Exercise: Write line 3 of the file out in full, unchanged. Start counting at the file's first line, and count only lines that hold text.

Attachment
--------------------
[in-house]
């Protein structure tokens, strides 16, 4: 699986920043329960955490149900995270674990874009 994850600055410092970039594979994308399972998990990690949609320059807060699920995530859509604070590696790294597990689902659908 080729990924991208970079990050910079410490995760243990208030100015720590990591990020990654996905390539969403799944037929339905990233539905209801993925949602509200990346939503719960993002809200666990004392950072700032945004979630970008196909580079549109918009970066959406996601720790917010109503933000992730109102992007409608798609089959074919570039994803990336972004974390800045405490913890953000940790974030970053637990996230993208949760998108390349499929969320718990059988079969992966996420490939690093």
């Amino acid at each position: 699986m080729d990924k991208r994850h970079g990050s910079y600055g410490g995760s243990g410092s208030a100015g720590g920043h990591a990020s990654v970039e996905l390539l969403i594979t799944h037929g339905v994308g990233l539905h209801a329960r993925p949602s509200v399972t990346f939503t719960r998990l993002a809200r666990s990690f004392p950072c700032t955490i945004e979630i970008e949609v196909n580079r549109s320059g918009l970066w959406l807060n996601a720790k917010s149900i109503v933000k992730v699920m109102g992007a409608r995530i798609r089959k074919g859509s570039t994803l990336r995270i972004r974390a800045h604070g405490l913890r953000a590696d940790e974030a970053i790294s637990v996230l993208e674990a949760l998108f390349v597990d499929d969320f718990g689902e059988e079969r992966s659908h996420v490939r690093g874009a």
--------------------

């Amino acid at each position: 699986m080729d990924k991208r994850h970079g990050s910079y600055g410490g995760s243990g410092s208030a100015g720590g920043h990591a990020s990654v970039e996905l390539l969403i594979t799944h037929g339905v994308g990233l539905h209801a329960r993925p949602s509200v399972t990346f939503t719960r998990l993002a809200r666990s990690f004392p950072c700032t955490i945004e979630i970008e949609v196909n580079r549109s320059g918009l970066w959406l807060n996601a720790k917010s149900i109503v933000k992730v699920m109102g992007a409608r995530i798609r089959k074919g859509s570039t994803l990336r995270i972004r974390a800045h604070g405490l913890r953000a590696d940790e974030a970053i790294s637990v996230l993208e674990a949760l998108f390349v597990d499929d969320f718990g689902e059988e079969r992966s659908h996420v490939r690093g874009a």